router bgp 65000
 no synchronization
 bgp log-neighbor-changes
 network 192.168.200.0
 neighbor 192.0.2.2 remote-as 65100
 no auto-summary
!
Service Provider BGP Peer Router (AS 65100)
!
interface Loopback0
 description Link to source a prefix
 ip address 192.168.1.1 255.255.255.0
!
interface Loopback1
 description Link to source a prefix
 ip address 10.10.10.10 255.255.255.0
!
interface Loopback2
 description Link to source a prefix
 ip address 10.20.20.20 255.255.255.0
!
interface Loopback3
 description Link to source a prefix
 ip address 10.30.30.30 255.255.255.0
!
interface Loopback4
 description Link to source a prefix
 ip address 10.40.40.40 255.255.255.0
!
interface Ethernet0/0
 description Link to Enterprise BGP Router 
 ip address 192.0.2.2 255.255.255.0
!
interface Ethernet0/1
 description Link to source a prefix 
 ip address 192.168.210.1 255.255.255.0
!
router bgp 65100
 no synchronization
 bgp log-neighbor-changes
 network 10.10.10.0 mask 255.255.255.0
 network 10.20.20.0 mask 255.255.255.0
 network 10.30.30.0 mask 255.255.255.0
 network 10.40.40.0 mask 255.255.255.0
 network 192.168.1.0
 network 192.168.210.0
 neighbor 192.0.2.1 remote-as 65000
 neighbor 192.0.2.1 default-originate
 no auto-summary
!

Baseline IP BGP Routing Tables

The following examples are the baseline BGP routing tables for each of the two BGP routing peers:

Enterprise Edge BGP Router (AS 65000)

R200#show ip bgp
 BGP table version is 11, local router ID is 10.1.1.1
Status codes: s suppressed, d damped, h history, * valid, > best, i - internal,
              r RIB-failure, S Stale
Origin codes: i - IGP, e - EGP, ? - incomplete

   Network          Next Hop            Metric LocPrf Weight Path
*> 0.0.0.0          192.0.2.2                0             0 65100 i
*> 10.10.10.0/24    192.0.2.2                0             0 65100 i
*> 10.20.20.0/24    192.0.2.2                0             0 65100 i
*> 10.30.30.0/24    192.0.2.2                0             0 65100 i
*> 10.40.40.0/24    192.0.2.2                0             0 65100 i
*> 192.168.1.0      192.0.2.2                0             0 65100 i
*> 192.168.200.0    0.0.0.0                  0         32768 i
*> 192.168.210.0    192.0.2.2                0             0 65100 i
R200#

Service Provider BGP Peer Router (AS 65100)

R201#show ip bgp 
BGP table version is 28, local router ID is 192.168.1.1
Status codes: s suppressed, d damped, h history, * valid, > best, i - internal,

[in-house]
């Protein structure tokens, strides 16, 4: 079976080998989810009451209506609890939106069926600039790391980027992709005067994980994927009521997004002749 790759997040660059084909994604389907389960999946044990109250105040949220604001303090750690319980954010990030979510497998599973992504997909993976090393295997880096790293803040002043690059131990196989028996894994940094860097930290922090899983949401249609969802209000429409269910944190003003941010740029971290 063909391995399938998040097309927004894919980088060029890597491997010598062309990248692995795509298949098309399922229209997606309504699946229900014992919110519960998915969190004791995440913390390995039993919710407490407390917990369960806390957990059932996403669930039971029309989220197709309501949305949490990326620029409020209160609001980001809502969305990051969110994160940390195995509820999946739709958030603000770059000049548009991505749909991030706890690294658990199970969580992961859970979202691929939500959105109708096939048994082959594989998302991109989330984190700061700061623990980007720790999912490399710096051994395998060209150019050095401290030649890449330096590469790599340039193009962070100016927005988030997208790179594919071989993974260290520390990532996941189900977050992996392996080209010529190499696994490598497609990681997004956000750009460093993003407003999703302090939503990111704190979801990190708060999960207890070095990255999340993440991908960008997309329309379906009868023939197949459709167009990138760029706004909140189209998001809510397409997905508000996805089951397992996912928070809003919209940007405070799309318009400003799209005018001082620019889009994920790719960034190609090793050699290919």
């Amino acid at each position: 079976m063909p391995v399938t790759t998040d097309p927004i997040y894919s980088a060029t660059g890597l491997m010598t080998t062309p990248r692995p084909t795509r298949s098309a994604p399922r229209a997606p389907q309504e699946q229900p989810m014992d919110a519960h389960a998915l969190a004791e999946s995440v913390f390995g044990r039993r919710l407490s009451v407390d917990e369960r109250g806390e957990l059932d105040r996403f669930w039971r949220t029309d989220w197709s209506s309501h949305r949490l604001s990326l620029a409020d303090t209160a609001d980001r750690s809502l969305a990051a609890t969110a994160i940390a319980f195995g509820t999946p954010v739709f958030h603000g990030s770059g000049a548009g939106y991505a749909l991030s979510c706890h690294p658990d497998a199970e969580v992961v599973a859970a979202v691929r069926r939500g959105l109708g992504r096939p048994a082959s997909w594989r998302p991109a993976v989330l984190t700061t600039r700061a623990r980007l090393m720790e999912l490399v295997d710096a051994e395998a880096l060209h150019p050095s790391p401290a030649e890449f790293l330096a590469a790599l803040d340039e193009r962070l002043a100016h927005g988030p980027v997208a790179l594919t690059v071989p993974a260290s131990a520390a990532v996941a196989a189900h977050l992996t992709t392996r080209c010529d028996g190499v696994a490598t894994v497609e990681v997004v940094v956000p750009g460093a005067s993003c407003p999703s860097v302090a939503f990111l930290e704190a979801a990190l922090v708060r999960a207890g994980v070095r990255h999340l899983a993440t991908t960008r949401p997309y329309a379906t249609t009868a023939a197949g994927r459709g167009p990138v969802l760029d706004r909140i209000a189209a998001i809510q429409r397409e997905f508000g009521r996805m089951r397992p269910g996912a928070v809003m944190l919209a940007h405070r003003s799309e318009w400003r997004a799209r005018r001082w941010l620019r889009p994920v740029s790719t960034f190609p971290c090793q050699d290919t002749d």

r RIB-failure, S Stale
Origin codes: i - IGP, e - EGP, ? - incomplete

   Network          Next Hop            Metric LocPrf Weight Path
*> 10.10.10.0/24    0.0.0.0                  0         32768 i
*> 10.20.20.0/24    0.0.0.0                  0         32768 i
*> 10.30.30.0/24    0.0.0.0                  0         32768 i
*> 10.40.40.0/24    0.0.0.0                  0         32768 i
*> 192.168.1.0      0.0.0.0                  0         32768 i
*> 192.168.200.0    192.0.2.1                0             0 65000 i
*> 192.168.210.0    0.0.0.0                  0         32768 i
R201#

BGP Threat Mitigations

BGP Neighbor Authentication with MD5

Overview

One attack scenario described at the beginning of this document is the route information manipulation attack. BGP neighbor sessions are established between two peers and then routes are exchanged between each other. By enabling the MD5-based neighbor authentication mechanism, administrators can ensure that only authorized peers can establish this BGP neighbor relationship, and that the routing information exchanged between these two devices has not been altered en-route. The BGP neighbor authentication process is illustrated in the figure below. Because BGP neighbor authentication is a symmetric technique, it must be enabled on both sides of the peering session at the same time. As illustrated in the figure, neighbor authentication using MD5 creates an MD5 hash for each packet that is sent as part of a BGP session. Specifically, the sending router uses portions of the IP and TCP headers, TCP payload (including the BGP route advertisements), and a shared secret to generate the MD5 hash. The MD5 hash is then stored in TCP option Kind 19, which is created specifically for this purpose by RFC 2385. The receiving BGP neighbor uses the same algorithm and shared secret to compute its own version of the MD5 hash. It then compares its own version with the one it received; if the MD5 hash values are not identical, the receiving BGP neighbor discards the packet. In any other circumstance, the packet is accepted and processed by BGP.